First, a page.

Scheherazade, also commonly Sheherazade (Russian), Op. 35, is a symphonic suite composed by Nikolai Rimsky-Korsakov in 1888 and based on One Thousand and One Nights (also known as The Arabian Nights).
This orchestral work combines two features typical of Russian music in general and of Rimsky-Korsakov in particular: dazzling, colorful orchestration and an interest in the East, which figured greatly in the history of Imperial Russia, as well as orientalism in general. The name “Scheherazade” refers to the main character Scheherazade of the One Thousand and One Nights. It is considered Rimsky-Korsakov’s most popular work.
During the winter of 1887, as he worked to complete Alexander Borodin’s unfinished opera Prince Igor, Rimsky-Korsakov decided to compose an orchestral piece based on pictures from One Thousand and One Nights as well as separate and unconnected episodes. After formulating musical sketches of his proposed work, he moved with his family to the Glinki-Mavriny dacha, in Nyezhgovitsy along the Cherementets Lake (near present-day Luga, in Leningrad Oblast). The dacha where he stayed was destroyed by the Germans during World War II.
During the summer, he finished Scheherazade and the Russian Easter Festival Overture. Notes in his autograph orchestral score show that the former was completed between June 4 and August 7, 1888. Scheherazade consisted of a symphonic suite of four related movements that form a unified theme. It was written to produce a sensation of fantasy narratives from the Orient.
Initially, Rimsky-Korsakov intended to name the respective movements in Scheherazade “Prelude, Ballade, Adagio and Finale”. However, after weighing the opinions of Anatoly Lyadov and others, as well as his own aversion to a too-definitive program, he settled upon thematic headings, based upon the tales from The Arabian Nights.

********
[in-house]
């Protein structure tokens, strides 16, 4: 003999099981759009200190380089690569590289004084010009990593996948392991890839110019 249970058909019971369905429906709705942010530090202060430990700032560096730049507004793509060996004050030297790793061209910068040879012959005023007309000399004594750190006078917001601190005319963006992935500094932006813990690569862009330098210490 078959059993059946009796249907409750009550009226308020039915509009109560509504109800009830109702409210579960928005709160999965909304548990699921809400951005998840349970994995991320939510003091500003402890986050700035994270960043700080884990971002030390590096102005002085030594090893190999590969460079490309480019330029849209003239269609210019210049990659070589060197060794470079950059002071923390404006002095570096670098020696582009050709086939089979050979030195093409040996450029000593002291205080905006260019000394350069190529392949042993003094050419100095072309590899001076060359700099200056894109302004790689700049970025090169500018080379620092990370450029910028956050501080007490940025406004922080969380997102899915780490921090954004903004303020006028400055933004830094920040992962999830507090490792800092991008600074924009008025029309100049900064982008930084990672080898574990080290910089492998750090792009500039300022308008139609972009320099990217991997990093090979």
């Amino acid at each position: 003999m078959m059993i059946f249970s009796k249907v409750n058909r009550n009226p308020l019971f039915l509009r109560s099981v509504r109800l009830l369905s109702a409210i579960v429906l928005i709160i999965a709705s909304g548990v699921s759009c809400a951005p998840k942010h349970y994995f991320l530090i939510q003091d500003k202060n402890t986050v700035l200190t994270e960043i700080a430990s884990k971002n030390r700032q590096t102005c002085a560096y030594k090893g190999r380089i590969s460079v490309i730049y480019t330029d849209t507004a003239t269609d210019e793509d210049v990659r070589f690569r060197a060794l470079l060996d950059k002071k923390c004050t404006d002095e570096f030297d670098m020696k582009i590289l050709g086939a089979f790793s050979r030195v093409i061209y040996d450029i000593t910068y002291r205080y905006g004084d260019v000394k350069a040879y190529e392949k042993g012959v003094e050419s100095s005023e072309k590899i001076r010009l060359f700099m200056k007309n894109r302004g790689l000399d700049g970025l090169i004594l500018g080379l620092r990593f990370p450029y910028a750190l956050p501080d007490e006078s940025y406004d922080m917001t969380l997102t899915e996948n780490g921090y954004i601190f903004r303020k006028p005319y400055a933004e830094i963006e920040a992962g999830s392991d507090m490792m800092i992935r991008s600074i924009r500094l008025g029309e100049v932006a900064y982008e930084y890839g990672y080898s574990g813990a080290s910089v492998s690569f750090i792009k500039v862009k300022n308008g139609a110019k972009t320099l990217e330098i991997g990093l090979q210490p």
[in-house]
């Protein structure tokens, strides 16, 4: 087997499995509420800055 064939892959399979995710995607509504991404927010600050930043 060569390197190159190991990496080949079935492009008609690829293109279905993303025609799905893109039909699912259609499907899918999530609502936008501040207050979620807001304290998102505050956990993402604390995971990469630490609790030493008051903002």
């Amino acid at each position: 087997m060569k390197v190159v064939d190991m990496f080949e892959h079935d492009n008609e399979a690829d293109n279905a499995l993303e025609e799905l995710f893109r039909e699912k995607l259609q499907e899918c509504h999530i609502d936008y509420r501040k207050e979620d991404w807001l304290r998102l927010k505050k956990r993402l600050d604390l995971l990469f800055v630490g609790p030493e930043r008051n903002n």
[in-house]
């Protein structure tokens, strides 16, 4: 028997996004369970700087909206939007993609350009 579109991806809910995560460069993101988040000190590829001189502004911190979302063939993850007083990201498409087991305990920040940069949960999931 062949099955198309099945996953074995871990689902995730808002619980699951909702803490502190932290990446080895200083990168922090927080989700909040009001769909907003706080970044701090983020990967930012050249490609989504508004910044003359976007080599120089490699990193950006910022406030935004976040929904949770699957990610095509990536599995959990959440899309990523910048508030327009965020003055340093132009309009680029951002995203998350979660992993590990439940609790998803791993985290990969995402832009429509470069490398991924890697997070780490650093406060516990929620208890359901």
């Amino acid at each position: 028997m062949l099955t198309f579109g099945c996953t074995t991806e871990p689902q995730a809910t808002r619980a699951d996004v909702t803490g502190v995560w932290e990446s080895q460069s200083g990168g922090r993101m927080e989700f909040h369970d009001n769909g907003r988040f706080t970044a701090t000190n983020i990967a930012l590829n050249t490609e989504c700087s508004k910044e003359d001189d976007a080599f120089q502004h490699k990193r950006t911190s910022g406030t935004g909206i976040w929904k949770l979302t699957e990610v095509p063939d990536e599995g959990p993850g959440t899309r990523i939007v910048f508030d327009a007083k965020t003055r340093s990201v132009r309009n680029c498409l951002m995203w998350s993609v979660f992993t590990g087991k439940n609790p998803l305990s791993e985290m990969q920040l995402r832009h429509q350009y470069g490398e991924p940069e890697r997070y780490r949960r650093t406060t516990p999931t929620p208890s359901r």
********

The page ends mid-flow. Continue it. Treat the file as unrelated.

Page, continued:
The composer deliberately made the titles vague so that they are not associated with specific tales or voyages of Sinbad.
However, in the epigraph to the finale, he does make reference to the adventure of Prince Ajib. In a later edition, Rimsky-Korsakov did away with titles altogether, desiring instead that the listener should hear his work only as an Oriental-themed symphonic music that evokes a sense of the fairy-tale adventure, stating:
All I desired was that the hearer, if he liked my piece as symphonic music, should carry away the impression that it is beyond a doubt an Oriental narrative of some numerous and varied fairy-tale wonders and not merely four pieces played one after the other and composed on the basis of themes common to all the four movements.
He went on to say that he kept the name Scheherazade because it brought to everyone’s mind the fairy-tale wonders of Arabian Nights and the East in general.
Korsakov – Scheherazade, Op. 35